Some of my best lessons have come from women senior to me giving me a good scolding and a solid whack.
In graduate school, the always bold Cecelia Tichi called me into her office and said, "you have a great voice, but when you talk in seminar, you let it get thin and weak. Stop doing that."
Recently, I taught my first public yoga class. For the purposes of full disclosure, I told everyone as much. And at various moments, I found myself apologizing--for the music not being right, for get left side and right side confused, for looking at the lesson plan, etc.
The following day, I saw a woman who was in the class. She thanked me for the class (which was free), and I immediately replied, "thank you; it was my first class, so I hope it wasn't too bad, etc., etc.." The woman, a stranger, responded by whacking me on the arm. "Stop saying that," she said, "you didn't seem like a novice. You should stop apologizing."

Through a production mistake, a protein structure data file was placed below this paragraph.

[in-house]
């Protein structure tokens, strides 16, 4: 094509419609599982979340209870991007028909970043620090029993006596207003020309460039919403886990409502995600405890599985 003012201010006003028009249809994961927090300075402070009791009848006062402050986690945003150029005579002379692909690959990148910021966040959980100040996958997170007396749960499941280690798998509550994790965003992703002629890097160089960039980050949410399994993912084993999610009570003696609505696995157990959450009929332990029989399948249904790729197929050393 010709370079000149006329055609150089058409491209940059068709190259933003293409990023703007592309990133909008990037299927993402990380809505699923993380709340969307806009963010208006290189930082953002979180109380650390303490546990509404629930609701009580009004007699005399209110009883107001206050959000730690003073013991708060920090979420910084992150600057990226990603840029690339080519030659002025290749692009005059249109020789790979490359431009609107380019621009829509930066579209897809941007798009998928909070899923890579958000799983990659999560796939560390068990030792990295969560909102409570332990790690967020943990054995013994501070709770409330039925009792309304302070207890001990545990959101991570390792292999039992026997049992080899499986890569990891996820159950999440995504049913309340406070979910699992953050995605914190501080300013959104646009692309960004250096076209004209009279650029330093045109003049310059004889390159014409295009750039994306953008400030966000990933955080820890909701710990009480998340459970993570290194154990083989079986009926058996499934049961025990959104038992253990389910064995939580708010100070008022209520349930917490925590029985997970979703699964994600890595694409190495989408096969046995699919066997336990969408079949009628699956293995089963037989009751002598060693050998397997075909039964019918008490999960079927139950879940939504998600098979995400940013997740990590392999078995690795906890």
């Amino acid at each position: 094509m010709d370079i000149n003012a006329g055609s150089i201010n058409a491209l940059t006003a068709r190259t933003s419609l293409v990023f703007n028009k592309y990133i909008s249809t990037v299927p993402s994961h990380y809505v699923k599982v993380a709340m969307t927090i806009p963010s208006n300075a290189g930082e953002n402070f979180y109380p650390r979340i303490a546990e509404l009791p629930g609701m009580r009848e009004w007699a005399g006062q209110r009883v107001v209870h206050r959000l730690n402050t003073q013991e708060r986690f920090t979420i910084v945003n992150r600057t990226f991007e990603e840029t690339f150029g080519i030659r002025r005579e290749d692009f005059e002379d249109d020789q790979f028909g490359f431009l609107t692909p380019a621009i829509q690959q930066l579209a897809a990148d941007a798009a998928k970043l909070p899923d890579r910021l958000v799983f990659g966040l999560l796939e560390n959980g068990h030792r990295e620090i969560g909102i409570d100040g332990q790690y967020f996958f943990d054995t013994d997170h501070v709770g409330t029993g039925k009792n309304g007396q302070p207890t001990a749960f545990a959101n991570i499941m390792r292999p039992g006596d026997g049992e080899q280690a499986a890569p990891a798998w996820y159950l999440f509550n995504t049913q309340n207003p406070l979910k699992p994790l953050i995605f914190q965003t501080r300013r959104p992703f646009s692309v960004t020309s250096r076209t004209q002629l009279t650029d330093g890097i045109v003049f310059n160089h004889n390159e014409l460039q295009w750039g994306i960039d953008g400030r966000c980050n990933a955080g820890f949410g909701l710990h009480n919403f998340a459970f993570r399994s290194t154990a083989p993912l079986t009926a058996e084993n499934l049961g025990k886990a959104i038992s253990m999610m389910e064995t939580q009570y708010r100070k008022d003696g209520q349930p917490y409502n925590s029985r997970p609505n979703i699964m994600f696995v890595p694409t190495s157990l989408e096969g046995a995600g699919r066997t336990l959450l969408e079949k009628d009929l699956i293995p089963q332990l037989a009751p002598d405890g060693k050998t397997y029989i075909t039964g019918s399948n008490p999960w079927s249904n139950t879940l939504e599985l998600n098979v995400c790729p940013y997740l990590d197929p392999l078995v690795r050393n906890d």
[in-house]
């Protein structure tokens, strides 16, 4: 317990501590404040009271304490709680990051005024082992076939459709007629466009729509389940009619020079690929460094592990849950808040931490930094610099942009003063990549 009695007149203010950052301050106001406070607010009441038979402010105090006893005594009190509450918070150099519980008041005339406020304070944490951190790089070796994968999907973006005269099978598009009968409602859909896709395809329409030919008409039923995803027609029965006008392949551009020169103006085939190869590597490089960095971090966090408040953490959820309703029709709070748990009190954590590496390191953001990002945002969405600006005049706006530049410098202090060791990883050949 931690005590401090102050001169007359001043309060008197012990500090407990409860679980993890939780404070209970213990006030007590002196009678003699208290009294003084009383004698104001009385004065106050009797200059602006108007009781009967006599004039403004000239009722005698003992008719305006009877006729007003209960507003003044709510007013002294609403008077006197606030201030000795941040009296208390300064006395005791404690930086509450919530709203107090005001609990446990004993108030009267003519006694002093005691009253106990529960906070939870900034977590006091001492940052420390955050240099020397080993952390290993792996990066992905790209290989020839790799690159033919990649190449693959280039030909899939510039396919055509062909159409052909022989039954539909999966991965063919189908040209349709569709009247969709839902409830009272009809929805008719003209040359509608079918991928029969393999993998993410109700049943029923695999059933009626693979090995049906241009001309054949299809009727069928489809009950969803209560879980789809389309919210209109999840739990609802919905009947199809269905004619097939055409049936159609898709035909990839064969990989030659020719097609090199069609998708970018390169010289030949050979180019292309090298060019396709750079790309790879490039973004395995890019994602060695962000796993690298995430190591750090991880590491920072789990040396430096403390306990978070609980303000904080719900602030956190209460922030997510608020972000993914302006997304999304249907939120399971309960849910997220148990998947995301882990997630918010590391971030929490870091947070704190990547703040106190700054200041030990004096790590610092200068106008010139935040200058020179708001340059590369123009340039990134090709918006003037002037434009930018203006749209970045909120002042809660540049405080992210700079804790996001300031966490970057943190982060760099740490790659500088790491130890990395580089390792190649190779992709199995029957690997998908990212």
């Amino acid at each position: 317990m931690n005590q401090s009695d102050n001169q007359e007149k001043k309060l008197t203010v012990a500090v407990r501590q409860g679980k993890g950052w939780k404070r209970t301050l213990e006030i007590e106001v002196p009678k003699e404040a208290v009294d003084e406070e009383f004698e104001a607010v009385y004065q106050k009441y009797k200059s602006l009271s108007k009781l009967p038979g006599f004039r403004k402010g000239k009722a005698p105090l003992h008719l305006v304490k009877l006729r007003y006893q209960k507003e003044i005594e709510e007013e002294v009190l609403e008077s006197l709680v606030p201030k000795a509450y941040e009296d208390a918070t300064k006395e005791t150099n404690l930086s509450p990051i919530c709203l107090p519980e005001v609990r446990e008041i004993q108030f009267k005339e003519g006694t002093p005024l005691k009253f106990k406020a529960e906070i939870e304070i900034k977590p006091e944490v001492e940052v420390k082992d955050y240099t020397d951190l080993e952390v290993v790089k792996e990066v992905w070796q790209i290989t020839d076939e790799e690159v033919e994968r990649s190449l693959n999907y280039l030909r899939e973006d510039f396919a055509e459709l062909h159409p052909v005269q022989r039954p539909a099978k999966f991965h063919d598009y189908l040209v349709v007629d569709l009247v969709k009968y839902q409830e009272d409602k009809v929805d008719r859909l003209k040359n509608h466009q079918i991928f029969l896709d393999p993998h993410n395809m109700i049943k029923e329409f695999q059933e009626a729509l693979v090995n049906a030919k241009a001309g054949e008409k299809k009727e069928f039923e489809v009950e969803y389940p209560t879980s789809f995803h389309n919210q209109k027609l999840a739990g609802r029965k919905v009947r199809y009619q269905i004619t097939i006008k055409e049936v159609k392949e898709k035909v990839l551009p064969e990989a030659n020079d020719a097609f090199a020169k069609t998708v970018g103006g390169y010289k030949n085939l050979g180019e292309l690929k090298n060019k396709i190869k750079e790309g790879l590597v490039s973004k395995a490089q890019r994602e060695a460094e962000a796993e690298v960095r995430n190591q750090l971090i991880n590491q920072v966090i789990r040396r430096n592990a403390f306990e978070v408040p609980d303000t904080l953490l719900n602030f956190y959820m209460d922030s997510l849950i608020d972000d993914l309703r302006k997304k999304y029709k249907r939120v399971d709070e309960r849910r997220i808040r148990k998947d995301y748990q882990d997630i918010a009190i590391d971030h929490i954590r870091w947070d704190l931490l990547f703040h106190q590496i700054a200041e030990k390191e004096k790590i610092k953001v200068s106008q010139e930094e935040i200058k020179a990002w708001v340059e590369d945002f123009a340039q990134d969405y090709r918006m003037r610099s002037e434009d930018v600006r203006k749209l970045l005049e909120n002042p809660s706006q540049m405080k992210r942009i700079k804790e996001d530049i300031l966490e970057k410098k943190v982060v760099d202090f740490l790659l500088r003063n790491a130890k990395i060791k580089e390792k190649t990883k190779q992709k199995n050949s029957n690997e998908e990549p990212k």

And she's right. Many women have a tendency to apologize for themselves, which is an undermining and unprofessional behavior. I can think of two young women graduate students who use the word "sorry" in the way that Valley Girls say "like." It is as though they are constantly apologizing for the very fact of their existence--"I am so sorry to be imposing my presence on the world."
In yoga and university classroom teaching, some young women would also pepper their teaching with apologies, weakening phrases, putting commands as questions, and verbal uptick (making the end of their sentences sound like questions). Instead of saying, "take out your assignments," or "come to the top of your yoga mats," women ask "would you do x."
Particularly for young women, the tendency to apologize for and to undermine the self goes against the principle of Ahimsa (non-harming). Most of us would not undermine someone else in the same way, so it's time to stop doing it to ourselves.
Get a Life, PhD
The Professor is In
The Thesis Whisperer
Tenure, She Wrote